The occasional bad mood is inevitable for anyone— young or old! Difficult moods can be the result of lack of sleep, proper nutrition, attention, or mental disorders. However, when down, stressed, and anxious moods persist, there may be an underlying cause. SAMHSA suggests children as young as infancy may be affected by events that threaten their safety or the safety of their parents or caregivers. It is essential to keep an eye on signs your child may be struggling emotionally.
Signs Your Child May Be Struggling Emotionally
Many children often lack the ability to express their feelings properly when it comes to distressing situations. Oftentimes, this can make it difficult to recognize the signs your child may be struggling emotionally. At Wake Forest Pediatrics, we understand that knowing the signs of emotional distress is paramount to your child’s overall health.
1. Changes In Sleeping Habits
When a child is struggling emotionally, and their minds are racing with different thoughts or worries, they may experience changes in sleeping patterns. This may include not being able to fall asleep (insomnia), sleeping too much, or sleepwalking or talking. Remember, your child having changes to their sleeping habits does not directly equate to mental health issues, but it is important to be mindful of this potential.
2. Avoidance Or Withdrawal
A big tell-tale sign your child may be struggling emotionally is if they begin to withdraw from activities they used to enjoy or avoid them altogether. NIH suggests the lack of social interaction in childhood may result from a variety of causes, including social fear and anxiety or a preference for solitude. This may result in low self-esteem, depressive symptoms, or internalizing problems. If you find your children beginning to withdraw from activities, it is important to have a conversation with them.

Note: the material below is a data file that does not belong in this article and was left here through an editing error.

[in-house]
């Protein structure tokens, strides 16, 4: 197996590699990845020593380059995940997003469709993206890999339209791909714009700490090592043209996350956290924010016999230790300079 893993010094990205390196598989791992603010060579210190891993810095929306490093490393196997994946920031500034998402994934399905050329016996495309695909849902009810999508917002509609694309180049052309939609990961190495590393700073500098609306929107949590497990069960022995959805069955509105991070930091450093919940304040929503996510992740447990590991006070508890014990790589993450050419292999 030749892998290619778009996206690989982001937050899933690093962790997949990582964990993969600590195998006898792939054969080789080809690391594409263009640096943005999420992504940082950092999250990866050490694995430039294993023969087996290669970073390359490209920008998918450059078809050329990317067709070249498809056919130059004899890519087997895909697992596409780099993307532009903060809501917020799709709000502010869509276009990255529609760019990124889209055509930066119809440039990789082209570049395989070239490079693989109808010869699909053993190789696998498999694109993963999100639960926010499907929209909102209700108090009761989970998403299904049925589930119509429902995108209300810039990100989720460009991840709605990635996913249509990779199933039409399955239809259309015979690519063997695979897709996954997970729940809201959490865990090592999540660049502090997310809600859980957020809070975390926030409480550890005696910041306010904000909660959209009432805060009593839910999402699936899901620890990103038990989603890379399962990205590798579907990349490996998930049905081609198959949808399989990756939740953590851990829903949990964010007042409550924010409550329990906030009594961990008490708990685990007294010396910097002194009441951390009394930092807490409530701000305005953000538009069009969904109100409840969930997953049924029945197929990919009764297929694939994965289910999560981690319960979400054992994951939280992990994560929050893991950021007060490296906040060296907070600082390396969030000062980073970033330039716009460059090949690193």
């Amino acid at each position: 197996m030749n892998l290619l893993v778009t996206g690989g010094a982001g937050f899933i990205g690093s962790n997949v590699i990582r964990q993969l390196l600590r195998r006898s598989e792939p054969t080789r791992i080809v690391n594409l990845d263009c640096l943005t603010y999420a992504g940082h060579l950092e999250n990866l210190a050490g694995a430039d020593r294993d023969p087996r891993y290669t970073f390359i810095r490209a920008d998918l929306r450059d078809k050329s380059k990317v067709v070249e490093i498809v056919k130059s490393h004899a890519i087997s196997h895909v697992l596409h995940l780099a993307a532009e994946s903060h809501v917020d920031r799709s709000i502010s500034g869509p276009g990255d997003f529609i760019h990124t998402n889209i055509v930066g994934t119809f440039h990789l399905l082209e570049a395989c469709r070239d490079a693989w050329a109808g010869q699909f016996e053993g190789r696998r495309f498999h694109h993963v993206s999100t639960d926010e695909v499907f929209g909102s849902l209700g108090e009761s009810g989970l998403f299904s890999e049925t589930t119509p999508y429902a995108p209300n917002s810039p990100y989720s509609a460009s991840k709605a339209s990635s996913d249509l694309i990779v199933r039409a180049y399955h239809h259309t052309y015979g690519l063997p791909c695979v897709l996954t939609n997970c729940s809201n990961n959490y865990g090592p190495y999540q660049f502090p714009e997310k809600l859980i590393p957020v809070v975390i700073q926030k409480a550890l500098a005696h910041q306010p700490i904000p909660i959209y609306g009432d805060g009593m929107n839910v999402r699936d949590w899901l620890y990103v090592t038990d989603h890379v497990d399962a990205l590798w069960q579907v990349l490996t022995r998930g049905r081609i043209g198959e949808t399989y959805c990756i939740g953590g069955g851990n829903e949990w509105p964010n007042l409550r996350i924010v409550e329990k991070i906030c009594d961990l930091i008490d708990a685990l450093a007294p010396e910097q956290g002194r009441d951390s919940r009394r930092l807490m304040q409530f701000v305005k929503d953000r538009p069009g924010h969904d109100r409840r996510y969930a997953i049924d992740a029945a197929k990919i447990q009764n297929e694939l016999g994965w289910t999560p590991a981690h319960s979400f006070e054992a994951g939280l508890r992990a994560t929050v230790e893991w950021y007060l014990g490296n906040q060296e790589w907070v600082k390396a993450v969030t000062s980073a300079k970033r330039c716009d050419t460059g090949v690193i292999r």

3. Mood Changes And Irritability
Mood changes in children are rather normal. Most children are still learning how to properly express their emotions through words, and are unable to portray them in a mature way. This often can result in mood changes and irritability. However, should these behaviors persist, there may be an underlying cause. Irritability, low mood, or intense emotions may be a sign your child is feeling anxious or depressed.
4. Physical Symptoms
Physical symptoms are another sign that your child may be struggling emotionally. Because children may have a difficult time pinpointing where their emotions are coming from, they can often show up as physical symptoms. Some symptoms may include headaches, stomachaches, nausea, or general malaise. Kids are prone to getting sick, but when these symptoms are reoccurring with no apparent cause, it may be time to consult a healthcare provider.
5. Trouble Concentrating
Concentrating can be difficult for just about anyone from time to time. However, in a child’s developmental years, it is essential to keep an eye on the behaviors that may be inhibiting their ability to learn, grow, and thrive. CHADD suggests 2.4 million school-age children ages 6-11 have been diagnosed with ADHD. Those with ADHD are more likely to receive a dual diagnosis of depression, bipolar disorder, or another mood disorder.
6. Increased Aggression Or Overreactions
Children who are struggling emotionally can sometimes overreact in situations or have an outburst of aggression. Yale Medicine suggests increased anger often accompanies mental health conditions such as obsessive-compulsive disorder, autism, ADHD, and Tourette’s syndrome. It is important to get your child screened for these conditions if you have a particular concern.
Wake Forest Pediatrics strives to improve patient care by strengthening the patient-doctor relationship, providing open communication, and working as a team for a comprehensive approach to medical care. This includes providing assistance for parents who believe their child may be struggling emotionally. To talk to our team about a care plan for your child, call our Wake Forest office at 919-556-4779 or our Knightdale office at 919-266-5059 or make an appointment.